When I first started paying attention to national-level economic statistics in the late 1970s and early 1980s, it was commonly taught that the ratio of national wealth to GDP was more-or-less a constant over time.
One of the great mistakes among economists is to receive the measures of central banks as if it was the revealed truth.
Being "in the labor force," in the economics jargon, refers either to having a job or being unemployed and looking for work.
One of China's signature economic and foreign policy initiatives in the last few years has been the Belt and Road Initiative.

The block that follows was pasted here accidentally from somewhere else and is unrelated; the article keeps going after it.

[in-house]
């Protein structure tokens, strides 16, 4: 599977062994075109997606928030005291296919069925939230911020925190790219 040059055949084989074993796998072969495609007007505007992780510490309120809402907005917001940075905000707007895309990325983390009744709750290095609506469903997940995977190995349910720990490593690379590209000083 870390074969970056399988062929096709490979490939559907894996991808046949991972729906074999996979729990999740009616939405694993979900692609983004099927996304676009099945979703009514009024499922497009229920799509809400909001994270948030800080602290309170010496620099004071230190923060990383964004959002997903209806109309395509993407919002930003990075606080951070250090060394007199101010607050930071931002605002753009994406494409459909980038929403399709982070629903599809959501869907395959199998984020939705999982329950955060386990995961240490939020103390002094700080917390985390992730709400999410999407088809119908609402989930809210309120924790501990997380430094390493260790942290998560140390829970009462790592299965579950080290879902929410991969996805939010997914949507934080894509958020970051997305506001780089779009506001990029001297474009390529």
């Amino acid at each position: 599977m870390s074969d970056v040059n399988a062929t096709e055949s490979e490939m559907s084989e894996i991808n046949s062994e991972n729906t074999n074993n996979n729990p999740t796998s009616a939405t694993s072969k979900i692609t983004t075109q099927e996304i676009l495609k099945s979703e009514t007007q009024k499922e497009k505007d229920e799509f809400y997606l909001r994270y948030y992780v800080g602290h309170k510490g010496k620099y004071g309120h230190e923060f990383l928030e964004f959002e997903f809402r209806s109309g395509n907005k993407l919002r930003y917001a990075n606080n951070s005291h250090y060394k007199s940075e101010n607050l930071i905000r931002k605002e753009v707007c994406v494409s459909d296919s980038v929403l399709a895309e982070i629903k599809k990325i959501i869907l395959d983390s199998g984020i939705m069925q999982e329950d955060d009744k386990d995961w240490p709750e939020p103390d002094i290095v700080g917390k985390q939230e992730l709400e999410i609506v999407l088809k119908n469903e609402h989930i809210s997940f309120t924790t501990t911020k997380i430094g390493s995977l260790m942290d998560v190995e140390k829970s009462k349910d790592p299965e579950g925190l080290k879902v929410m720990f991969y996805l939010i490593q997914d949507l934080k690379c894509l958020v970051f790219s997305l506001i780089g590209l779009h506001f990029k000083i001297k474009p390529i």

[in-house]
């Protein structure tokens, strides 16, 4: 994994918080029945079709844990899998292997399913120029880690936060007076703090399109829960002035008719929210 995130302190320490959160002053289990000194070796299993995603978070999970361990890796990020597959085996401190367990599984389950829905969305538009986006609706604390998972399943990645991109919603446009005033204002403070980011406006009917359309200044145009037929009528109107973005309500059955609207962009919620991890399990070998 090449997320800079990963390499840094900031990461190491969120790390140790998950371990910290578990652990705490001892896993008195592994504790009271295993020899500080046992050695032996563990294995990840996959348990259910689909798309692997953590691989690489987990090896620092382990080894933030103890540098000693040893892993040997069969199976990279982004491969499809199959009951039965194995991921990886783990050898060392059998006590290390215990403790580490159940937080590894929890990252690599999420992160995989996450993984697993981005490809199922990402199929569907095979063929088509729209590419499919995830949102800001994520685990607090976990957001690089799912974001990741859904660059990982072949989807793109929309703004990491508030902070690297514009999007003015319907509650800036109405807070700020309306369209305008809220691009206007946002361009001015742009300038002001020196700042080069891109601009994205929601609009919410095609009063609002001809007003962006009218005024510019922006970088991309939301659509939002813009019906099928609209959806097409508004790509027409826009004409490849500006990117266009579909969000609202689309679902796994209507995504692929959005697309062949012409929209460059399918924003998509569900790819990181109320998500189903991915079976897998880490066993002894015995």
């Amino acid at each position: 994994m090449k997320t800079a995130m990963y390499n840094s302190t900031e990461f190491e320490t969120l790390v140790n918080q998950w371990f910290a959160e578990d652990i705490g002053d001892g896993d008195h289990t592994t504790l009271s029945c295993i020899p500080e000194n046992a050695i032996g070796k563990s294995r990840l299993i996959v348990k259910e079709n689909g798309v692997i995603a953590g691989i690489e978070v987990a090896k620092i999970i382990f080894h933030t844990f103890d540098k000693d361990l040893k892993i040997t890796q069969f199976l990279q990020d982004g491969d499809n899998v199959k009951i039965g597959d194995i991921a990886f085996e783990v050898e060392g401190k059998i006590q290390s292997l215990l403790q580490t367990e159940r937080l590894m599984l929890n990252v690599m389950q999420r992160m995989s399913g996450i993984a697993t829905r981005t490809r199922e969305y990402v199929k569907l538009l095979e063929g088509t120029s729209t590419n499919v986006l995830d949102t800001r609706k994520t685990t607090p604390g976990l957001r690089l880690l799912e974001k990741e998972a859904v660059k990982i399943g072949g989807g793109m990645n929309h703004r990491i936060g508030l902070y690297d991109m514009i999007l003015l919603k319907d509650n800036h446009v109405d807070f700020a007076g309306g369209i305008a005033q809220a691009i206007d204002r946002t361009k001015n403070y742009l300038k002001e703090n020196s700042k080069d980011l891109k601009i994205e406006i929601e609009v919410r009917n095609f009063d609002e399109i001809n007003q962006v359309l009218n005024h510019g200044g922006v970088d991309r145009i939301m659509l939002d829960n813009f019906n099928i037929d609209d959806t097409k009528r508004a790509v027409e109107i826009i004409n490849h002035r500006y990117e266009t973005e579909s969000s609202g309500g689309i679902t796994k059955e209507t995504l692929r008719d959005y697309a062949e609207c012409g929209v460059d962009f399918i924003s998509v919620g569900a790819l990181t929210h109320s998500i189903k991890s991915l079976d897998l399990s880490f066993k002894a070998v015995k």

At least to me, it's not immediately obvious how a recession might affect energy efficiency--which can be defined as the amount of energy needed to produce a given amount of output.
According to JP Morgan, equity markets have not been this expensive so early into an economic recovery phase in the last twenty years.
It seems to me that the tone of the discussion surrounding the pandemic-induced shift telecommuting has been changing.